No two businesses are the same, so why wait for the bigwig marketers to decide what the trends will be? Set & battle-test your OWN.
Thanks to: Annesa L Lacey, B2B Ghostwriter of @.l.interpretations.

27. Worst Advice & Best Advice Too

Worst advice...bring your industry back to America where it all began - it was also the best advice I ever got! When people suggested bringing the whole rubber duck industry back to America, it seemed like a good idea. However, it almost killed us. We not only survived, but they are now our most popular items and we're featured in the media weekly. We even have a national TV show filming our story next month and do them for everyone from Harley-Davidson to The Future Farmers of America.
Thanks to: Craig Wolfe of CelebriDucks.

28. Father Doesn't Know Best

Years ago, I got a two-week temp job at a TV show. A few days later, I was asked to stay on permanently. The TV show had to pay the temp agency a fee. My sweet father suggested I offer to pay half the agency fee. “That way they’ll know what a fine person you are.” I offered; they accepted. So, for ten weeks, my pay was reduced. And what my dad saw as upstanding was seen by my employers as someone they could take advantage of. After that, I found other ways to let people know my worth!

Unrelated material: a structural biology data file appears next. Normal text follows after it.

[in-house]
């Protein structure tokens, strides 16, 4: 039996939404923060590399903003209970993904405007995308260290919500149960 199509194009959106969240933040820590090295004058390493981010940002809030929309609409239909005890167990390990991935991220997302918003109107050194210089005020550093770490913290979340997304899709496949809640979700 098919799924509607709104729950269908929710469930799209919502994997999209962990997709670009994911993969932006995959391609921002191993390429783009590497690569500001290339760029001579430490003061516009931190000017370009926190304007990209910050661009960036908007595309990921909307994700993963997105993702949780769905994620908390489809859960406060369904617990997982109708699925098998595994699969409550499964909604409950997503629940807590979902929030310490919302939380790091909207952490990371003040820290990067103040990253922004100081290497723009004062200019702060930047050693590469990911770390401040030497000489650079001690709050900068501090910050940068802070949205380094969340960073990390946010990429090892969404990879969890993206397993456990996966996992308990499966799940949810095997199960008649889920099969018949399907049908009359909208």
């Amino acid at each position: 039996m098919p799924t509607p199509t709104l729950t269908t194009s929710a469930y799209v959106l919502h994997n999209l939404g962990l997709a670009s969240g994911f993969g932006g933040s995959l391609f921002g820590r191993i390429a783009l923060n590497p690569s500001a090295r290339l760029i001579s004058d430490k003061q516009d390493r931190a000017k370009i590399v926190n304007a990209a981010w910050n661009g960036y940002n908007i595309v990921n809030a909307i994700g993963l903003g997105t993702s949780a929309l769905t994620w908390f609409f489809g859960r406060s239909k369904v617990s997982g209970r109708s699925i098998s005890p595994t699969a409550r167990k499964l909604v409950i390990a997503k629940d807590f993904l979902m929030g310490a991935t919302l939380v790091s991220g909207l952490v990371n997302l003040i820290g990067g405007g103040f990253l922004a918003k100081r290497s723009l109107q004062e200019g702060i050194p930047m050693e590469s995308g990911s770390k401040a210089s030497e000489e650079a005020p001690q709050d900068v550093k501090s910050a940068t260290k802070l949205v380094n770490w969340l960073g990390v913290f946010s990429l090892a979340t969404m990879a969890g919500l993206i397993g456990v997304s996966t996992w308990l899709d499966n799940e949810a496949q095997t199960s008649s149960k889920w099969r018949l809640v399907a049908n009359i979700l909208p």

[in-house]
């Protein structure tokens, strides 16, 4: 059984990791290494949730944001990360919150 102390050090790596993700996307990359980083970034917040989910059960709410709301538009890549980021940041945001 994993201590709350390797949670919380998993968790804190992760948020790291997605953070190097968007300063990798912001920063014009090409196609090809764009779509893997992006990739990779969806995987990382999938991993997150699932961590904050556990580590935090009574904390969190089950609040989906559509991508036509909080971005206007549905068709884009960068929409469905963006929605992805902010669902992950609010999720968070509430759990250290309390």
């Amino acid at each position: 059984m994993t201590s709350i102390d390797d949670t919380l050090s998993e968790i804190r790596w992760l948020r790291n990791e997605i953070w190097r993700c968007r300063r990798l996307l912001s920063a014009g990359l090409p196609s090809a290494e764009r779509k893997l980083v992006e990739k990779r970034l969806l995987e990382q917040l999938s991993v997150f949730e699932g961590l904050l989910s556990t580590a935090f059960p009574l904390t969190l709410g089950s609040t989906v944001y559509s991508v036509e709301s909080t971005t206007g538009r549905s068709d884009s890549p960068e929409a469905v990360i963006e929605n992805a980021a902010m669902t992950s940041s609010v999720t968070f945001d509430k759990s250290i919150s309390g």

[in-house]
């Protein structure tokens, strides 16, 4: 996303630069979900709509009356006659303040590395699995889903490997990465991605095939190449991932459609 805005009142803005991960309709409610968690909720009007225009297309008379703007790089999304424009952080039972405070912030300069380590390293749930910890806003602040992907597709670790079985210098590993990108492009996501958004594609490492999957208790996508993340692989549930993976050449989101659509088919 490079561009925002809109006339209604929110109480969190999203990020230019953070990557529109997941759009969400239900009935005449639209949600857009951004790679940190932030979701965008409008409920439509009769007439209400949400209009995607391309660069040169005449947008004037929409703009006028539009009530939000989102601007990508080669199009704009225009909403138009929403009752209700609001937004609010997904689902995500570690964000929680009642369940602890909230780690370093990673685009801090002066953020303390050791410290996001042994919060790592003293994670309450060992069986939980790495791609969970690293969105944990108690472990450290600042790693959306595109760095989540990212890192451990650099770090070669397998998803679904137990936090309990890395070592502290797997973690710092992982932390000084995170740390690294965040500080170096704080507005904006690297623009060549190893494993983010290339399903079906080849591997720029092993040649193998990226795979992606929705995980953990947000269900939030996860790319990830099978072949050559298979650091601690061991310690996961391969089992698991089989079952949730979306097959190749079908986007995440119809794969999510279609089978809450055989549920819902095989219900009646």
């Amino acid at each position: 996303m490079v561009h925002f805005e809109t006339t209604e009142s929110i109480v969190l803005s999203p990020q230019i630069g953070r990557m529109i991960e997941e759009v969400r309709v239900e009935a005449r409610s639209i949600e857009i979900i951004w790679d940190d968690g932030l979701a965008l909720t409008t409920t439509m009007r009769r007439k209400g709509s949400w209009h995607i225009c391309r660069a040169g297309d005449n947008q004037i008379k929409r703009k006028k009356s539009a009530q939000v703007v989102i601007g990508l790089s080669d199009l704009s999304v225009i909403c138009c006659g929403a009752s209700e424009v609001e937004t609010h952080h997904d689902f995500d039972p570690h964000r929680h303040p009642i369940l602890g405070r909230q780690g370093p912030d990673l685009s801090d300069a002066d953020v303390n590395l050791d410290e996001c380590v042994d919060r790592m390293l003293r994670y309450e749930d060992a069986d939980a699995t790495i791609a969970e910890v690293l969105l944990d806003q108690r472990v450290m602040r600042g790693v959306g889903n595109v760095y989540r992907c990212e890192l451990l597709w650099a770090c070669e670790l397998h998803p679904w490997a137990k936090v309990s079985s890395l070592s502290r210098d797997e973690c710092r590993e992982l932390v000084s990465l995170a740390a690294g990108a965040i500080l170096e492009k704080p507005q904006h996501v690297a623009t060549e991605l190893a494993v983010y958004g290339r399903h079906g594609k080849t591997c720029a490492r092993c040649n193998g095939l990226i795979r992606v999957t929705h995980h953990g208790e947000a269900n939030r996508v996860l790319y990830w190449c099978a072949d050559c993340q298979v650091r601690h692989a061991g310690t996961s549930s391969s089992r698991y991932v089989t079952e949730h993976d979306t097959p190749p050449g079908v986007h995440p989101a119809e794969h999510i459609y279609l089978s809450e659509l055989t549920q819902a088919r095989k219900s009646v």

Thanks to: Flo Selfman of Words à la Mode.

29. It's a Dog Eat Dog World - NOT

"Somebody has to win and somebody has to lose. It's a dog eat dog world." No, it's not. That's a justification for being stingy and mean. Instead, focus on abundance. There's plenty to go around and we might as well help each other out.
Thanks to: Ellen Rohr of Bare Bones Biz, Inc.

30. Know It All Not Required!

Often, we are told to position ourselves as leaders in our field... but does that mean I need to know it all so I can position myself as the leader in my field?
I went around in circles trying to become the know it all in my field, but it's a never ending exercise because learning is continuous... it is unlimited. You can never KNOW IT ALL, so don't try! Believe in what you offer, deliver within the scope of your knowledge & be open to learning more every day!
Thanks to: Alexandra Allen of Workplaces Of Wellbeing.

31. Too Much Enthusiasm